Safety advancements are always in the works for vehicles and motorcycles alike. One of the advancements that came out years ago for cars and trucks was anti-lock brakes. Companies found adding this feature helped save thousands of lives and reduce the number of serious motorcycle injuries. The same attempts haven’t been made in the bike world—until now.  The Insurance Institute for Highway Safety is pushing for all motorcycle manufactures to include anti-lock brakes on all new bikes built. According to them, this will help save lives. The debate has become heated on both sides of the fence. 

Safety researchers at the Insurance Institute for Highway Safety have found that motorcycles with anti-lock brakes were 38 percent less likely to be involved in a fatal crash. Their reasoning is due to the fact that braking on a bike is a much more difficult task than in a car or truck. Therefore, if the braking system were able to relieve some of the work, it would help the rider prevent a fatal crash. The difficulty with braking comes in when the rider is forced to operate the front and rear brakes independently. If the process is done incorrectly, it can actually cause more problems and possibly a worse outcome. This could lead to a tragic and fatal Pennsylvania motorcycle accident.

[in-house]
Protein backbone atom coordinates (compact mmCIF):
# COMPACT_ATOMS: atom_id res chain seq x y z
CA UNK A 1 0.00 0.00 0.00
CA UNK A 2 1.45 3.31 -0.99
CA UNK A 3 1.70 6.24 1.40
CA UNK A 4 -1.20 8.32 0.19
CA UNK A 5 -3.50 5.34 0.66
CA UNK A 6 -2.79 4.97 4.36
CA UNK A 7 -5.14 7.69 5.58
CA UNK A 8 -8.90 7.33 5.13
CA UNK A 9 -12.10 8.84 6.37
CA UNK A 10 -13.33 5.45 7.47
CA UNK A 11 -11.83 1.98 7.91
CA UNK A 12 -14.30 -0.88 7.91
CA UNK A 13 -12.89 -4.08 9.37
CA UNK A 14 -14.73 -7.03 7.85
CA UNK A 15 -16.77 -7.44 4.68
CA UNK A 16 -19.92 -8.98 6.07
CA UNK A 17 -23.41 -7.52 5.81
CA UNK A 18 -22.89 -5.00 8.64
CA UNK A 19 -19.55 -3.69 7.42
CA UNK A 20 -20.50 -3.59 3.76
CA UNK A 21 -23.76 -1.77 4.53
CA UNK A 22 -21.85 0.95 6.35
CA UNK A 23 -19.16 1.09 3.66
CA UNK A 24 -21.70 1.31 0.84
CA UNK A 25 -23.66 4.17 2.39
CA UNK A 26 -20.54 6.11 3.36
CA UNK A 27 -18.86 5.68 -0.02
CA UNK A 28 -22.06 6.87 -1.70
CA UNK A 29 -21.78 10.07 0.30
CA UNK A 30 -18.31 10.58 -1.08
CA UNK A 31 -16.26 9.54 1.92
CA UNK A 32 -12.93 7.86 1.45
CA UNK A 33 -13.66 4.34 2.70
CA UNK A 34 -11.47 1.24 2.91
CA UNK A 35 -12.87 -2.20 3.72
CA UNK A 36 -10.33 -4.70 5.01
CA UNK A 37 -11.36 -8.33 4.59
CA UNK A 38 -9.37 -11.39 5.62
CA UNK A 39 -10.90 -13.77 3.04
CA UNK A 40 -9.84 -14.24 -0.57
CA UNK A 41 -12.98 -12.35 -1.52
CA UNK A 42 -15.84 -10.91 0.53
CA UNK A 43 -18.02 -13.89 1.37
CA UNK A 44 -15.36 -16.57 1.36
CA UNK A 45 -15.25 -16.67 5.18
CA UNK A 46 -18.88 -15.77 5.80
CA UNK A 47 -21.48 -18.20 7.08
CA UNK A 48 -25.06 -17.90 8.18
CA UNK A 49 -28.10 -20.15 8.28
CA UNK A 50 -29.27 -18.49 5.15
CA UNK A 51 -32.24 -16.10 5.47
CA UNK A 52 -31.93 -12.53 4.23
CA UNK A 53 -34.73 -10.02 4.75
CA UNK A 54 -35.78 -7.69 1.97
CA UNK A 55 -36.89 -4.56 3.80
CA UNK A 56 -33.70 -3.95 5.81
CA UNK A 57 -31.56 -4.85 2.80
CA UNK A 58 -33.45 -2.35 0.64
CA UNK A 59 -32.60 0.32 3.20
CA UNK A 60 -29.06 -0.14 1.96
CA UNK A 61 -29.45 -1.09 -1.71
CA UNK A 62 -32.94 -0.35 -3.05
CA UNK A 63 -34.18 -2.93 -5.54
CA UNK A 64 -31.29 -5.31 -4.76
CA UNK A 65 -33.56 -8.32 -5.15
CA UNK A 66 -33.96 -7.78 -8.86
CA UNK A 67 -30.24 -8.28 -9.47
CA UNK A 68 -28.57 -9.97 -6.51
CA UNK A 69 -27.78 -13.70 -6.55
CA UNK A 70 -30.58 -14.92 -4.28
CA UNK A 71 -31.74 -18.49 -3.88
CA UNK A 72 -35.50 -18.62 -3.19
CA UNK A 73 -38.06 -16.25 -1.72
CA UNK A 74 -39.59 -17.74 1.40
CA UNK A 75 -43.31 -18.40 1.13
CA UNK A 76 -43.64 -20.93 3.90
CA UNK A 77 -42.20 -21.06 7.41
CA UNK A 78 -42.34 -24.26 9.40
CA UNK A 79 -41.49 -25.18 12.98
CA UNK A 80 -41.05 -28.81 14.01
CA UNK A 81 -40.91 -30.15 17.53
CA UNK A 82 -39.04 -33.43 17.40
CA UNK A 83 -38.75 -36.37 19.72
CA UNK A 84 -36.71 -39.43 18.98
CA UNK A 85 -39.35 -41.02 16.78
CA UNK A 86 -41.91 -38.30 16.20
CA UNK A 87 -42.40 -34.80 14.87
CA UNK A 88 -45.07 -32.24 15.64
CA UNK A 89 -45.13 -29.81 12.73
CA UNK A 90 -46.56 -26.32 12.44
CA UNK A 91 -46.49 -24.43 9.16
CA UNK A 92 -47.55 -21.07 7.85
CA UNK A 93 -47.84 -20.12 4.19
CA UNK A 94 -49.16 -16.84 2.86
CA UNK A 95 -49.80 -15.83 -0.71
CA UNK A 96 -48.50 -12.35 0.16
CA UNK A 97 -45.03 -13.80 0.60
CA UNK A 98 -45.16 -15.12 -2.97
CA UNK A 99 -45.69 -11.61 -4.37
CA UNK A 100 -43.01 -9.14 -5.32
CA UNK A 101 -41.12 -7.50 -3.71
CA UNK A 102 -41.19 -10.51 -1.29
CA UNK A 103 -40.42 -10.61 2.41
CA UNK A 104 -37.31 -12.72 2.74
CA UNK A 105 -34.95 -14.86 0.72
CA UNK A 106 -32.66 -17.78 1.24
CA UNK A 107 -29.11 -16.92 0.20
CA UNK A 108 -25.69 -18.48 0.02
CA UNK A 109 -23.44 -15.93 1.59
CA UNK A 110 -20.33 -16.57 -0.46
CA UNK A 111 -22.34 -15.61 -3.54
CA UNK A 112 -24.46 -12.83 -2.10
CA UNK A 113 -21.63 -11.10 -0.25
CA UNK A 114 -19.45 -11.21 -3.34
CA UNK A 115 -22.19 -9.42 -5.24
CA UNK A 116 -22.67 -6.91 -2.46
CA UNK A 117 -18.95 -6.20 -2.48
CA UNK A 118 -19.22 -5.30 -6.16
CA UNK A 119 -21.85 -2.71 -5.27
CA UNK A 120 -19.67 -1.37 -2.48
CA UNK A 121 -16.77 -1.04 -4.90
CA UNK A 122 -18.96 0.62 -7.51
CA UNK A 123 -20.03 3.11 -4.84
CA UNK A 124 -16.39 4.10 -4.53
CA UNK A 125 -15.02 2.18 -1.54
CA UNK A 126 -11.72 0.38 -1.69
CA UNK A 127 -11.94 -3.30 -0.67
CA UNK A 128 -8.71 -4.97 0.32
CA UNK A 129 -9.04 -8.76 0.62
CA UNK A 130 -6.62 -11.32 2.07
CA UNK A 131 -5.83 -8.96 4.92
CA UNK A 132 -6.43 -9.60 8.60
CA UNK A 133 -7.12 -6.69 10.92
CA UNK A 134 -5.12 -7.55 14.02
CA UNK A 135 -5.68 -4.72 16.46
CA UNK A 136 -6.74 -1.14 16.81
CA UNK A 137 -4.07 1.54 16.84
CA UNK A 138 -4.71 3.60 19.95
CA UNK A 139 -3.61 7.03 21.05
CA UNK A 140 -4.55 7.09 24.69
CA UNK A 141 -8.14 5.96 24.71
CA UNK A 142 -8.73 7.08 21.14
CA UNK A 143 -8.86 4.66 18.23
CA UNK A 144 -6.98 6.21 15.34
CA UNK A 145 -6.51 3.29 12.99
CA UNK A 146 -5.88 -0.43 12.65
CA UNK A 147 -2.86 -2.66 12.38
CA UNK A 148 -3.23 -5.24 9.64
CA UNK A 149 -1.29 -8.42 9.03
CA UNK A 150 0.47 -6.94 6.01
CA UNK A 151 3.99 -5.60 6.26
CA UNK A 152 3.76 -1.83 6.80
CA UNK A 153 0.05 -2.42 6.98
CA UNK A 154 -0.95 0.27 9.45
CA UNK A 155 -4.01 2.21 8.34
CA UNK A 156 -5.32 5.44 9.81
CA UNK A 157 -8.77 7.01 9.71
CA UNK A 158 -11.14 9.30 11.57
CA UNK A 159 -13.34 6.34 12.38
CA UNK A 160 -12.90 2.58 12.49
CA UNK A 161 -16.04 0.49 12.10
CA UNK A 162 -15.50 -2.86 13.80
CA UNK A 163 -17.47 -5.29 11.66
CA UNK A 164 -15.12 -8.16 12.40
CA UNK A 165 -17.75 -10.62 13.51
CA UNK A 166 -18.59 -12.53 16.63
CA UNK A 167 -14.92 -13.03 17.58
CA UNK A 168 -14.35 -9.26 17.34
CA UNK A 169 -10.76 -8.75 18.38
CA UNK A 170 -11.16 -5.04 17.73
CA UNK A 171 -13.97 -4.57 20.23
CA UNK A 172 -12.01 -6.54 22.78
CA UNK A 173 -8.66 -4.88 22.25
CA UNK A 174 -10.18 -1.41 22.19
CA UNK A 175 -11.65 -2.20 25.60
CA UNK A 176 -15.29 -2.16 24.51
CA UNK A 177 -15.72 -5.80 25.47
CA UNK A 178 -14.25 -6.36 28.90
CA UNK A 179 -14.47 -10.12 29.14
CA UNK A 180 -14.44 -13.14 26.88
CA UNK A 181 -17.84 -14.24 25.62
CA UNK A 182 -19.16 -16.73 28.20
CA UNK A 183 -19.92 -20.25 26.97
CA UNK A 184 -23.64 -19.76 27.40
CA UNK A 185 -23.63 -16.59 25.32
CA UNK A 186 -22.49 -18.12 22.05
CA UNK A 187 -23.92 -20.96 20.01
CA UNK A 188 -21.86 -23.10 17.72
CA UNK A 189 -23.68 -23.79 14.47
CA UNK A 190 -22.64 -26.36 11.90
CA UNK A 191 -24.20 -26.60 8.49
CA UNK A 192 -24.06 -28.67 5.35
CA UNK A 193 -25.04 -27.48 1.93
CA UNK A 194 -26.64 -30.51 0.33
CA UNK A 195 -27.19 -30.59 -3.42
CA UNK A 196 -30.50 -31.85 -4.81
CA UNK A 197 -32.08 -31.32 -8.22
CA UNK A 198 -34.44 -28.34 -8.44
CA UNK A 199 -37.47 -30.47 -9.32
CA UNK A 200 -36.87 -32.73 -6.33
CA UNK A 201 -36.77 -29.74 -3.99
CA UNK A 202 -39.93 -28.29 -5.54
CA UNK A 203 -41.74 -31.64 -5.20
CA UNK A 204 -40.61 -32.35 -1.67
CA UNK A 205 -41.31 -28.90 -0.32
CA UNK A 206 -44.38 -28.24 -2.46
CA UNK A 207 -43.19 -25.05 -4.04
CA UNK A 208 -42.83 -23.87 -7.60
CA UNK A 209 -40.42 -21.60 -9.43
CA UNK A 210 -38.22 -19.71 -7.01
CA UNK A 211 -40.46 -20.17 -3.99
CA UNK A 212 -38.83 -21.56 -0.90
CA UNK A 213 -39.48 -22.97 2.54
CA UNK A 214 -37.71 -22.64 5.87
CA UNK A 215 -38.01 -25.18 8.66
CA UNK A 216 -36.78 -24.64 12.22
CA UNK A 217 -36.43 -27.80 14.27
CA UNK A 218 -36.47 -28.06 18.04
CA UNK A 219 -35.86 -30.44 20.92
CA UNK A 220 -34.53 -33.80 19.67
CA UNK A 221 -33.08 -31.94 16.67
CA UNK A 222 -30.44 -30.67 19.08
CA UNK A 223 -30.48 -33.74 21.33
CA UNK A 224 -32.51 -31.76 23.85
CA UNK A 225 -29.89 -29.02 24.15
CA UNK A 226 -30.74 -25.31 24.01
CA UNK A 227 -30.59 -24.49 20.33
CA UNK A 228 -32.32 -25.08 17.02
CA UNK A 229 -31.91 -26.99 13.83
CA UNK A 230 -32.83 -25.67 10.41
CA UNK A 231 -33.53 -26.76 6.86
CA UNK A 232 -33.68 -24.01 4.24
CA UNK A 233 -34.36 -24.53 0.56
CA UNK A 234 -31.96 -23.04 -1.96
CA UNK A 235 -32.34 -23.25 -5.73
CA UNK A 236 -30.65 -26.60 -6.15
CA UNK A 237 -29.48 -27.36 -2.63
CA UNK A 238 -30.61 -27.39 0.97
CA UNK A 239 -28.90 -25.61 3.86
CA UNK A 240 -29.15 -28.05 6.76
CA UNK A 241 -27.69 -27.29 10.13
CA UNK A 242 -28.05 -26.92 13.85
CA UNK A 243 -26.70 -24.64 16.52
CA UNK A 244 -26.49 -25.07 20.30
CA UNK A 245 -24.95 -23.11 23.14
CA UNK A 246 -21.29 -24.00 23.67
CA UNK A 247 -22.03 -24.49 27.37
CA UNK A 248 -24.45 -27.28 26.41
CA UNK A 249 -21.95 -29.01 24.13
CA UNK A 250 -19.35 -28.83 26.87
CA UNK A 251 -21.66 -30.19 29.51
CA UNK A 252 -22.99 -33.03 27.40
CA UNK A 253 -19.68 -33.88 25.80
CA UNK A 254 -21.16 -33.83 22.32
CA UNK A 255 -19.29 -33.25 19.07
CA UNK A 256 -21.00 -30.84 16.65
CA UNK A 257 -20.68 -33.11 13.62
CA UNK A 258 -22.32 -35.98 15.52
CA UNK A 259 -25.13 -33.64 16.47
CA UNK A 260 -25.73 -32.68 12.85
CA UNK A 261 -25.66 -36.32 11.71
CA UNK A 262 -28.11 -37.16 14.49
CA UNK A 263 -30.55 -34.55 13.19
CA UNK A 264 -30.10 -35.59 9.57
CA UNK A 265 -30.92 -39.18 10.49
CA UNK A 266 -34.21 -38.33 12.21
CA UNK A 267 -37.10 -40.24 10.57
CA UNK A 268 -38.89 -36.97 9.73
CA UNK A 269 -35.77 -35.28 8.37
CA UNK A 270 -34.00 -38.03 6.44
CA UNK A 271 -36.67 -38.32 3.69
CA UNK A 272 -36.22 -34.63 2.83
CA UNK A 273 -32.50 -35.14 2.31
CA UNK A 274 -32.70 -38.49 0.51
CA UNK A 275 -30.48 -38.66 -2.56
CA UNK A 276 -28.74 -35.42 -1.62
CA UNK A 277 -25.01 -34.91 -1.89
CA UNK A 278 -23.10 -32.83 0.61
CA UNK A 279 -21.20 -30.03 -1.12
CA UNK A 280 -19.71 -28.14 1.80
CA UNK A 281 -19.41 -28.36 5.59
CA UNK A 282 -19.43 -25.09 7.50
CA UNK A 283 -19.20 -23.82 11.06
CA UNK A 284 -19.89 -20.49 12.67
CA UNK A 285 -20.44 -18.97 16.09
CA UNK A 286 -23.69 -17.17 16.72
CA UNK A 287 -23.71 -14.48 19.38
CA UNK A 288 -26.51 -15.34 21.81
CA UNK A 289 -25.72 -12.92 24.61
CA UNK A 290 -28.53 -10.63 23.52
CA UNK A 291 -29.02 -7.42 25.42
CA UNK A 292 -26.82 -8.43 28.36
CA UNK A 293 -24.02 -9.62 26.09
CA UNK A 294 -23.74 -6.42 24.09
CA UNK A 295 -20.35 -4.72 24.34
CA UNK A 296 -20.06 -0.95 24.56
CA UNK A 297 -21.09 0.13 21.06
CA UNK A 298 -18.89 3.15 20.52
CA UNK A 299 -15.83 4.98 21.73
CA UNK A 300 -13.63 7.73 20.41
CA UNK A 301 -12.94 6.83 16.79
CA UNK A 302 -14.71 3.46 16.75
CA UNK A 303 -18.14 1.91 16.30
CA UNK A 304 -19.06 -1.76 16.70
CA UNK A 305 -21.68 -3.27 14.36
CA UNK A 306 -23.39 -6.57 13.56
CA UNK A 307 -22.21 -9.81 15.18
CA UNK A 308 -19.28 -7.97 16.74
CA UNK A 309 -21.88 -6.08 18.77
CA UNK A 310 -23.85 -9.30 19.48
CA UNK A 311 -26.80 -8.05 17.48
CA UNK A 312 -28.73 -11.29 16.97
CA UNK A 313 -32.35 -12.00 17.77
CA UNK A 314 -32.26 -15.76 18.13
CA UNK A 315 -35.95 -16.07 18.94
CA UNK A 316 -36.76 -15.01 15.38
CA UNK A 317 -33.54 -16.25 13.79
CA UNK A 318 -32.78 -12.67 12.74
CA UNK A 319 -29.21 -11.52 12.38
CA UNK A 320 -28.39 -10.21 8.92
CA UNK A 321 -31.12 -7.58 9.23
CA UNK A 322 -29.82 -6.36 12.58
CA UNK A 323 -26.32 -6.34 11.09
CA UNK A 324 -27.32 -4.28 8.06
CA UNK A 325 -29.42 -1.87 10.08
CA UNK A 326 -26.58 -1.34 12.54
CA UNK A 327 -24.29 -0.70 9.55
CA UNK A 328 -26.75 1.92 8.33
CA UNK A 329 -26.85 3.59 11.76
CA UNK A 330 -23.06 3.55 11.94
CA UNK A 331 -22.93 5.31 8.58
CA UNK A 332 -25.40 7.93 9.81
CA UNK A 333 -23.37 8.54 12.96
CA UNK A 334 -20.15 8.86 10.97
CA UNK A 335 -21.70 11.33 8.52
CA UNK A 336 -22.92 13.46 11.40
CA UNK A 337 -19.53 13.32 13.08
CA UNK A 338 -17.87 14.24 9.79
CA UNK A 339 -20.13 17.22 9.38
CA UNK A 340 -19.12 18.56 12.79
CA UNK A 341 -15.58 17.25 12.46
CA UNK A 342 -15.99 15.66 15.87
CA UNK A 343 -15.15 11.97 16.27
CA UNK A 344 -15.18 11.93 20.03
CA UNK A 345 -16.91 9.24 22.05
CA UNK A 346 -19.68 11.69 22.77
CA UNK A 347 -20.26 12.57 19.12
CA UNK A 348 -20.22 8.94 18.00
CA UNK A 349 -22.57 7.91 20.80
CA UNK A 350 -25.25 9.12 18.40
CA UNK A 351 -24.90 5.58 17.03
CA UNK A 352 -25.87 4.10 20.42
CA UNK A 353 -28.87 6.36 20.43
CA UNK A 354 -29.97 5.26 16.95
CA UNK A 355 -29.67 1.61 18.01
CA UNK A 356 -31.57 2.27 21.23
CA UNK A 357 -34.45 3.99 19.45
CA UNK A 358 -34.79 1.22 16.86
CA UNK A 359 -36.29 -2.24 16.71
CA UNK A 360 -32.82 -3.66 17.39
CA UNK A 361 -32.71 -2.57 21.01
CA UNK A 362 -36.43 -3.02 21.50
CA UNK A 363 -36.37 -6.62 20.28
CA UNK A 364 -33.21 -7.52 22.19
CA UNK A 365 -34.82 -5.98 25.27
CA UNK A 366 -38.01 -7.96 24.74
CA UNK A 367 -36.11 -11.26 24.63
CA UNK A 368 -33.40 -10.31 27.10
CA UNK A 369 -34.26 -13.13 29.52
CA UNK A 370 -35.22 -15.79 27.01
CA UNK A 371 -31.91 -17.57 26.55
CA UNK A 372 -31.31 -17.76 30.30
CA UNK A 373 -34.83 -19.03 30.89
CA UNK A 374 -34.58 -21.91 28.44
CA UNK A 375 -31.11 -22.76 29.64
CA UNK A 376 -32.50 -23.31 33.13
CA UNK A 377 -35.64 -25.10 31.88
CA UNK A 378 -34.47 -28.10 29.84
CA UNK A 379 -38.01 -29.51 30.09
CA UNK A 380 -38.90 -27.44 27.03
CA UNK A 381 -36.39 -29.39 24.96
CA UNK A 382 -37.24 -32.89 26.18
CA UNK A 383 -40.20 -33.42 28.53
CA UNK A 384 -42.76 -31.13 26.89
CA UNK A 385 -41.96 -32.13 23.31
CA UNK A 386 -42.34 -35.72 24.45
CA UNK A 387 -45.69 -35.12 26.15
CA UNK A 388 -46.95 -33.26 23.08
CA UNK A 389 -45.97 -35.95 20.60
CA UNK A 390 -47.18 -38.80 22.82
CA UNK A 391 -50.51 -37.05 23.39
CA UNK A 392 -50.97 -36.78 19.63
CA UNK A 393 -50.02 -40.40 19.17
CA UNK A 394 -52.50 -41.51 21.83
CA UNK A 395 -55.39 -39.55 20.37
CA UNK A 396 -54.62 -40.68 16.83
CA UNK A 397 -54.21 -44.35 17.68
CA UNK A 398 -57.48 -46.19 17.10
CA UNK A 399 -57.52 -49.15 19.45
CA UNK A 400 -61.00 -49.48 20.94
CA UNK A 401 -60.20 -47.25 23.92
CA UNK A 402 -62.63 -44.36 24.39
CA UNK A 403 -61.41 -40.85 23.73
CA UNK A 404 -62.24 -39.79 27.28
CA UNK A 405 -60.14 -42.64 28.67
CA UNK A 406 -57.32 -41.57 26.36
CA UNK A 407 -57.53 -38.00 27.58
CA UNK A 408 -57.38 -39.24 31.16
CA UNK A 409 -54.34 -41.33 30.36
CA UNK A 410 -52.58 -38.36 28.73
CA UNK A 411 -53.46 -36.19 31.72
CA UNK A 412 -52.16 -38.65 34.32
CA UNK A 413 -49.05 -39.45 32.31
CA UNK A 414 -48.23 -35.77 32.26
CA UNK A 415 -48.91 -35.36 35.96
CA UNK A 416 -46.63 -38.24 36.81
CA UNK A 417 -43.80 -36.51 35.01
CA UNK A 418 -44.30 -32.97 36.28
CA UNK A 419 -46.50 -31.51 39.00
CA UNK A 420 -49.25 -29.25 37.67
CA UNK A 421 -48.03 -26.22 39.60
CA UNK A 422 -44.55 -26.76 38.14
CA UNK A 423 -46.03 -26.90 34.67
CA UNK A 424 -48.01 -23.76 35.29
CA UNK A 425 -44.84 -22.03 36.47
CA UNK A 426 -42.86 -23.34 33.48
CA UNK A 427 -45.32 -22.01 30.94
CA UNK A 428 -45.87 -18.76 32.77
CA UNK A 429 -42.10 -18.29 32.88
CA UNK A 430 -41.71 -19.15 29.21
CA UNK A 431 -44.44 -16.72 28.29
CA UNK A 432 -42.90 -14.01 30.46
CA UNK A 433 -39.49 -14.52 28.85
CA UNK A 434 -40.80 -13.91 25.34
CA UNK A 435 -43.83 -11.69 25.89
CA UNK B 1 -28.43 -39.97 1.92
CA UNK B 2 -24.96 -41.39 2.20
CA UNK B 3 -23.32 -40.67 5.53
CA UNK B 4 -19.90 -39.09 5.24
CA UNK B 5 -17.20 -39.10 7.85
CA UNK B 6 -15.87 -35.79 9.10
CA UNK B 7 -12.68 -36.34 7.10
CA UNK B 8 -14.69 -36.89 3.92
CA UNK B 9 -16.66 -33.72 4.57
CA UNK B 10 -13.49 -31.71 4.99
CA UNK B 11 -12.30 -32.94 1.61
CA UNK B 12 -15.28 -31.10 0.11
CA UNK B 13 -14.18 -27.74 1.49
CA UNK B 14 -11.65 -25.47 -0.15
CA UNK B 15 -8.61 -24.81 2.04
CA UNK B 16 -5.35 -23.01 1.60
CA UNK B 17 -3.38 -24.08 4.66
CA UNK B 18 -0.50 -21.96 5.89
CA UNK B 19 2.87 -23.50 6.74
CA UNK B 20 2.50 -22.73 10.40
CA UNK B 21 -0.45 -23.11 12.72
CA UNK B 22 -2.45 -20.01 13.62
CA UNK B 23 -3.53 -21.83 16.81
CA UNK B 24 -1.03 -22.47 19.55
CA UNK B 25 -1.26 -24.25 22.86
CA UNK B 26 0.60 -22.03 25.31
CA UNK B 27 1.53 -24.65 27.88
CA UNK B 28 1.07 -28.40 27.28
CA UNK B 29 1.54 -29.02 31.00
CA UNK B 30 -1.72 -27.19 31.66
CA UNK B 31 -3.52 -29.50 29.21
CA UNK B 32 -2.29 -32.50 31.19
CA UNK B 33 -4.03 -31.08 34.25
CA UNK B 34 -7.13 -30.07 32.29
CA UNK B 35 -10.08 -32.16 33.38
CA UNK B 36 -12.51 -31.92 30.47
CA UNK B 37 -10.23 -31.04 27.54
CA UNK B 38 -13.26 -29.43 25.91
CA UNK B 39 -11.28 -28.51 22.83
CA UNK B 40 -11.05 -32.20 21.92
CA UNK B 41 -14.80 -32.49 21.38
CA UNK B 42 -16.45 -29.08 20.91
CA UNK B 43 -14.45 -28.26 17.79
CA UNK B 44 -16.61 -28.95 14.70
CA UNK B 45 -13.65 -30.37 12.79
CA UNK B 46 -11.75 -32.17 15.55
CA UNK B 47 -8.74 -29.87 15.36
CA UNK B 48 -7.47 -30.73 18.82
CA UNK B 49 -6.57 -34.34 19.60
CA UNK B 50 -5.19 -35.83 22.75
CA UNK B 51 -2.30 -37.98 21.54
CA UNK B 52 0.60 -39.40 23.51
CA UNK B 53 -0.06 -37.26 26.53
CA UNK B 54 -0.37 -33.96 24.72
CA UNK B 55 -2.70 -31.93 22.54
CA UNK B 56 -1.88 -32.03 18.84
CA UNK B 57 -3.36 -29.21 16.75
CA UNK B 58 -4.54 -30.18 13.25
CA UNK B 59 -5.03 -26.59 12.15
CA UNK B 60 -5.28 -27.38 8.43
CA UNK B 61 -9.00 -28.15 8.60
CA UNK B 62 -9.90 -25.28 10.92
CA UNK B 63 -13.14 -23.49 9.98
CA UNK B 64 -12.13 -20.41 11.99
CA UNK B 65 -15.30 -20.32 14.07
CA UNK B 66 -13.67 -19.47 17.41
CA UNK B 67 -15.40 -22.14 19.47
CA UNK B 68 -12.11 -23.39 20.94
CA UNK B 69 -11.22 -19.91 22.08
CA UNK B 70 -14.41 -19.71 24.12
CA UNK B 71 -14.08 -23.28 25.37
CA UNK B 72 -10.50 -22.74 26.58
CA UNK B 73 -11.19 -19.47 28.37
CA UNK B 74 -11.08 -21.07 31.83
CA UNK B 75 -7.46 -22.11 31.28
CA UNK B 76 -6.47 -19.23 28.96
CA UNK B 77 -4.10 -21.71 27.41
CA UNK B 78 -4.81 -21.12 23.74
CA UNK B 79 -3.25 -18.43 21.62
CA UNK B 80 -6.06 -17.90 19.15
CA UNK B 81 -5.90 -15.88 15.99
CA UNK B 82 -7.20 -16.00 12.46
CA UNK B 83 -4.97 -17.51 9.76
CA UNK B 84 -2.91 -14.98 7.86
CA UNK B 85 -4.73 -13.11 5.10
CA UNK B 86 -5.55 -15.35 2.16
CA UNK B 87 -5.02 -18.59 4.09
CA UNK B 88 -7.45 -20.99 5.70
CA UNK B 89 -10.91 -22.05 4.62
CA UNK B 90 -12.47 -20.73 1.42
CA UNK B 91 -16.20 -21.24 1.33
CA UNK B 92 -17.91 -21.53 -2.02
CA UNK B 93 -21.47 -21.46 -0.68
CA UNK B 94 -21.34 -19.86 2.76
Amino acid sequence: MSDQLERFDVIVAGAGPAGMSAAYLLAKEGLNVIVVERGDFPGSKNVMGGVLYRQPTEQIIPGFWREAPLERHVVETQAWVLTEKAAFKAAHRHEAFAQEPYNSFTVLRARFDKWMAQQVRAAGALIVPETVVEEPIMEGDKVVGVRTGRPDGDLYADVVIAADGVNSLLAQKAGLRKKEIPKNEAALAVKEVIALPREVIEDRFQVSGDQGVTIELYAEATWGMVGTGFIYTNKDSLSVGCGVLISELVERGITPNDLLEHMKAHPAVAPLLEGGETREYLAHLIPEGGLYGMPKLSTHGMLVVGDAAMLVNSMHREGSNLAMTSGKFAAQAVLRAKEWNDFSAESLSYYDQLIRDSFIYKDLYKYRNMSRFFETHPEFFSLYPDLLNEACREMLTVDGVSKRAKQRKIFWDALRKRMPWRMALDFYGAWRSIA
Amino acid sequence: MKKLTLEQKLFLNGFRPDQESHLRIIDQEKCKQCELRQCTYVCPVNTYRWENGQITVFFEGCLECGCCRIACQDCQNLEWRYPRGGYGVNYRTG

The Institute found that out of the eight types of motorcycles they studied without anti-lock brakes, there was a 2.2 percent increase per 10,000 accidents that lead to fatal crashes. They also found in a follow up study that the anti-lock brakes reduced collisions by 21 percent overall.

As with all debates, there are two sides to this issue. The other side of the argument comes from the biker world. Many avid riders argue that there hasn’t been enough research done to prove the need for all bikes to have anti-lock brakes. One of the problems bikers have with the possible requirement is the added cost. The anti-lock braking system is estimated to add an additional $1,000 to the overall motorcycle price. The other part of their argument is that it’s not about an added brake system that will help reduce fatal accidents. The problem is a lack of skill and experience. Everything comes down to the type of road and the experience of the rider. 

There seems to be evidence on both sides of the debate. Regardless of which side of the argument you find yourself on, there is always a chance of being seriously injured in a Culpeper motorcycle accident. If this happened to you or someone close to you, there is help. Attorneys at Dulaney, Lauer & Thomas are here to talk to you and help guide you so you can get the best outcome. 

Richard A. Dulaney
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Richard has over 30 years of experience in personal injury law.

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